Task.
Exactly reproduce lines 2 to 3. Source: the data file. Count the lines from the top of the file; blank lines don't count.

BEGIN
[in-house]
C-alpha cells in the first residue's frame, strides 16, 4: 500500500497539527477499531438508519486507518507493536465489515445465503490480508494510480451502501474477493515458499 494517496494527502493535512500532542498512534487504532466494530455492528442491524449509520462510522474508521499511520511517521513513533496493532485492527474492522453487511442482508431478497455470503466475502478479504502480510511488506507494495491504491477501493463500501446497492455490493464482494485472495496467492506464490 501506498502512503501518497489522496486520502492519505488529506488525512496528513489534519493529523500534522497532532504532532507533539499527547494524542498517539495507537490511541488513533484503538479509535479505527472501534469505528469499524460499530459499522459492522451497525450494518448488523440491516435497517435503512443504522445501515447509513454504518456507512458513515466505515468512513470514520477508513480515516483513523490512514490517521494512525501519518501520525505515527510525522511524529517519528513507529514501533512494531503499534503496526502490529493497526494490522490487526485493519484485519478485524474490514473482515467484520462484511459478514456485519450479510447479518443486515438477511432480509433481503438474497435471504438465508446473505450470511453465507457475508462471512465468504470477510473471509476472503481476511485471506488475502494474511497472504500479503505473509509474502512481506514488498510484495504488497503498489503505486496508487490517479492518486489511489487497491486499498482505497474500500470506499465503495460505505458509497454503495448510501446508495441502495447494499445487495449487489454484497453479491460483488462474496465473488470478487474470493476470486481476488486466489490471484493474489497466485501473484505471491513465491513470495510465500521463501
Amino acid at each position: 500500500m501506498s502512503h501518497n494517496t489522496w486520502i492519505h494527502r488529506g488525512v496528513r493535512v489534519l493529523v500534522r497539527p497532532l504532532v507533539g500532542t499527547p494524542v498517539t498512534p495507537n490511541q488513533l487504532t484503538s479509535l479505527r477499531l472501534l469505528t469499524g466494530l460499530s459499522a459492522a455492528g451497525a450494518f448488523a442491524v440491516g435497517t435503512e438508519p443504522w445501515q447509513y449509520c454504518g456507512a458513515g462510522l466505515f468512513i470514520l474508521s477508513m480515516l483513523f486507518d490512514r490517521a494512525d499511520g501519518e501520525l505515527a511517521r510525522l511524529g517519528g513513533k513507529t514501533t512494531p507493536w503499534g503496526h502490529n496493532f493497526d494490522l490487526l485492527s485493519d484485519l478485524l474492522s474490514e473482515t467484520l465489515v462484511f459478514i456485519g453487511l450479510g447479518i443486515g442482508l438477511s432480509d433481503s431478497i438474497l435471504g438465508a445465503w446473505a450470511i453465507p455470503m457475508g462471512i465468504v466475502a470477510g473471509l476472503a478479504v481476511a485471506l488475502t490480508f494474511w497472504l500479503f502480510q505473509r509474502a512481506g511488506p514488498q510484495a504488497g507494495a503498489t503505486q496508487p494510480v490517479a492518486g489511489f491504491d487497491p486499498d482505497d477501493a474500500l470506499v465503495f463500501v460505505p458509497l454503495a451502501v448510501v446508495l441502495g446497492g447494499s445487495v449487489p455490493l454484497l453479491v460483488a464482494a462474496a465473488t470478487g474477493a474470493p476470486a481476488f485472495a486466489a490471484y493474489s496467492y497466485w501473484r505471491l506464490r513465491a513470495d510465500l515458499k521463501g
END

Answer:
C-alpha cells in the first residue's frame, strides 16, 4: 500500500497539527477499531438508519486507518507493536465489515445465503490480508494510480451502501474477493515458499 494517496494527502493535512500532542498512534487504532466494530455492528442491524449509520462510522474508521499511520511517521513513533496493532485492527474492522453487511442482508431478497455470503466475502478479504502480510511488506507494495491504491477501493463500501446497492455490493464482494485472495496467492506464490 501506498502512503501518497489522496486520502492519505488529506488525512496528513489534519493529523500534522497532532504532532507533539499527547494524542498517539495507537490511541488513533484503538479509535479505527472501534469505528469499524460499530459499522459492522451497525450494518448488523440491516435497517435503512443504522445501515447509513454504518456507512458513515466505515468512513470514520477508513480515516483513523490512514490517521494512525501519518501520525505515527510525522511524529517519528513507529514501533512494531503499534503496526502490529493497526494490522490487526485493519484485519478485524474490514473482515467484520462484511459478514456485519450479510447479518443486515438477511432480509433481503438474497435471504438465508446473505450470511453465507457475508462471512465468504470477510473471509476472503481476511485471506488475502494474511497472504500479503505473509509474502512481506514488498510484495504488497503498489503505486496508487490517479492518486489511489487497491486499498482505497474500500470506499465503495460505505458509497454503495448510501446508495441502495447494499445487495449487489454484497453479491460483488462474496465473488470478487474470493476470486481476488486466489490471484493474489497466485501473484505471491513465491513470495510465500521463501
Amino acid at each position: 500500500m501506498s502512503h501518497n494517496t489522496w486520502i492519505h494527502r488529506g488525512v496528513r493535512v489534519l493529523v500534522r497539527p497532532l504532532v507533539g500532542t499527547p494524542v498517539t498512534p495507537n490511541q488513533l487504532t484503538s479509535l479505527r477499531l472501534l469505528t469499524g466494530l460499530s459499522a459492522a455492528g451497525a450494518f448488523a442491524v440491516g435497517t435503512e438508519p443504522w445501515q447509513y449509520c454504518g456507512a458513515g462510522l466505515f468512513i470514520l474508521s477508513m480515516l483513523f486507518d490512514r490517521a494512525d499511520g501519518e501520525l505515527a511517521r510525522l511524529g517519528g513513533k513507529t514501533t512494531p507493536w503499534g503496526h502490529n496493532f493497526d494490522l490487526l485492527s485493519d484485519l478485524l474492522s474490514e473482515t467484520l465489515v462484511f459478514i456485519g453487511l450479510g447479518i443486515g442482508l438477511s432480509d433481503s431478497i438474497l435471504g438465508a445465503w446473505a450470511i453465507p455470503m457475508g462471512i465468504v466475502a470477510g473471509l476472503a478479504v481476511a485471506l488475502t490480508f494474511w497472504l500479503f502480510q505473509r509474502a512481506g511488506p514488498q510484495a504488497g507494495a503498489t503505486q496508487p494510480v490517479a492518486g489511489f491504491d487497491p486499498d482505497d477501493a474500500l470506499v465503495f463500501v460505505p458509497l454503495a451502501v448510501v446508495l441502495g446497492g447494499s445487495v449487489p455490493l454484497l453479491v460483488a464482494a462474496a465473488t470478487g474477493a474470493p476470486a481476488f485472495a486466489a490471484y493474489s496467492y497466485w501473484r505471491l506464490r513465491a513470495d510465500l515458499k521463501g